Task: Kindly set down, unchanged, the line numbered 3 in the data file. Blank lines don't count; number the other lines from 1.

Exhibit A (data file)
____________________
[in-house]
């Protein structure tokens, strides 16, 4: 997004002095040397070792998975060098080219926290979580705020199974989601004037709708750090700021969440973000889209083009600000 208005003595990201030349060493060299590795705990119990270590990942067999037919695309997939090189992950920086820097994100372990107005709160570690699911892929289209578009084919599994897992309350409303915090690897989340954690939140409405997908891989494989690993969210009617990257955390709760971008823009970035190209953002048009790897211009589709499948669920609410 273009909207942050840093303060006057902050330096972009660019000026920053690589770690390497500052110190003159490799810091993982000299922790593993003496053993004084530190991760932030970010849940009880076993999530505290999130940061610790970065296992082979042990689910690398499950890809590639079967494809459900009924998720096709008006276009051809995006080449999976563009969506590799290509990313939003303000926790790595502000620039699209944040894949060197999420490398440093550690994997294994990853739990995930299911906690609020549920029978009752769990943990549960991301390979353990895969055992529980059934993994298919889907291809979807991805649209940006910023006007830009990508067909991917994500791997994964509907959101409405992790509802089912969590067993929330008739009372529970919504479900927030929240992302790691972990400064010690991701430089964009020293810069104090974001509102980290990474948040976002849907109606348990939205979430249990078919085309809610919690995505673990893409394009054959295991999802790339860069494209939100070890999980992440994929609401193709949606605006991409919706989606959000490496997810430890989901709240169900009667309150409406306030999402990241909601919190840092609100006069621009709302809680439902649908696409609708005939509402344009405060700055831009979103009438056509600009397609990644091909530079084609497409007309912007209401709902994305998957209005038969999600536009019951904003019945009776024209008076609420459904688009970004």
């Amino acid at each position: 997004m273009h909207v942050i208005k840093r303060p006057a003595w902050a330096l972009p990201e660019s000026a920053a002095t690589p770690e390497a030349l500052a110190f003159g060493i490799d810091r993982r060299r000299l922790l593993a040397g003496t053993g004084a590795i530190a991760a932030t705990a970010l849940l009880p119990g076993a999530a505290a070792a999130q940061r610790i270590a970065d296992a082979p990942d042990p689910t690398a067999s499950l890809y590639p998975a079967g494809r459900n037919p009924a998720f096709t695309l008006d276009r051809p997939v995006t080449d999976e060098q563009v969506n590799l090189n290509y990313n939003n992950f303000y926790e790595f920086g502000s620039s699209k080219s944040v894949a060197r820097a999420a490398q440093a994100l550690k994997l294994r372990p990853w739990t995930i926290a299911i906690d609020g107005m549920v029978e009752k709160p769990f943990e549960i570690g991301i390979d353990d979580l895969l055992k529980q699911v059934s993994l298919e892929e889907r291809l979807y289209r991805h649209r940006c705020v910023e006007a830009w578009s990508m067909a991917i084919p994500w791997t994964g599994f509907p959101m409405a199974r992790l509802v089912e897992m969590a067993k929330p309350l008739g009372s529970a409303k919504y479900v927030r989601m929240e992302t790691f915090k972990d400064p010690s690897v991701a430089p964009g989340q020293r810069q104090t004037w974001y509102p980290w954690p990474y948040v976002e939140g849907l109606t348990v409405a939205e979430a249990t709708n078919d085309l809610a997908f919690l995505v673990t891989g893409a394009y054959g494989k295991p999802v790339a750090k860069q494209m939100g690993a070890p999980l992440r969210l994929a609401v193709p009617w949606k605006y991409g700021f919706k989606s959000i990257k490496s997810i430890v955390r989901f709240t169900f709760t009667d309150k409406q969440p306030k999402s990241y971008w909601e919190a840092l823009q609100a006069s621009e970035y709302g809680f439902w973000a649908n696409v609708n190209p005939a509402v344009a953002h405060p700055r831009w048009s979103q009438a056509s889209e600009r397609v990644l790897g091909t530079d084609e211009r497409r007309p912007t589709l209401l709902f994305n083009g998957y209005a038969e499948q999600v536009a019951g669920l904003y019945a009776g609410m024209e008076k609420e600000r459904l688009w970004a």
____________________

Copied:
């Amino acid at each position: 997004m273009h909207v942050i208005k840093r303060p006057a003595w902050a330096l972009p990201e660019s000026a920053a002095t690589p770690e390497a030349l500052a110190f003159g060493i490799d810091r993982r060299r000299l922790l593993a040397g003496t053993g004084a590795i530190a991760a932030t705990a970010l849940l009880p119990g076993a999530a505290a070792a999130q940061r610790i270590a970065d296992a082979p990942d042990p689910t690398a067999s499950l890809y590639p998975a079967g494809r459900n037919p009924a998720f096709t695309l008006d276009r051809p997939v995006t080449d999976e060098q563009v969506n590799l090189n290509y990313n939003n992950f303000y926790e790595f920086g502000s620039s699209k080219s944040v894949a060197r820097a999420a490398q440093a994100l550690k994997l294994r372990p990853w739990t995930i926290a299911i906690d609020g107005m549920v029978e009752k709160p769990f943990e549960i570690g991301i390979d353990d979580l895969l055992k529980q699911v059934s993994l298919e892929e889907r291809l979807y289209r991805h649209r940006c705020v910023e006007a830009w578009s990508m067909a991917i084919p994500w791997t994964g599994f509907p959101m409405a199974r992790l509802v089912e897992m969590a067993k929330p309350l008739g009372s529970a409303k919504y479900v927030r989601m929240e992302t790691f915090k972990d400064p010690s690897v991701a430089p964009g989340q020293r810069q104090t004037w974001y509102p980290w954690p990474y948040v976002e939140g849907l109606t348990v409405a939205e979430a249990t709708n078919d085309l809610a997908f919690l995505v673990t891989g893409a394009y054959g494989k295991p999802v790339a750090k860069q494209m939100g690993a070890p999980l992440r969210l994929a609401v193709p009617w949606k605006y991409g700021f919706k989606s959000i990257k490496s997810i430890v955390r989901f709240t169900f709760t009667d309150k409406q969440p306030k999402s990241y971008w909601e919190a840092l823009q609100a006069s621009e970035y709302g809680f439902w973000a649908n696409v609708n190209p005939a509402v344009a953002h405060p700055r831009w048009s979103q009438a056509s889209e600009r397609v990644l790897g091909t530079d084609e211009r497409r007309p912007t589709l209401l709902f994305n083009g998957y209005a038969e499948q999600v536009a019951g669920l904003y019945a009776g609410m024209e008076k609420e600000r459904l688009w970004a």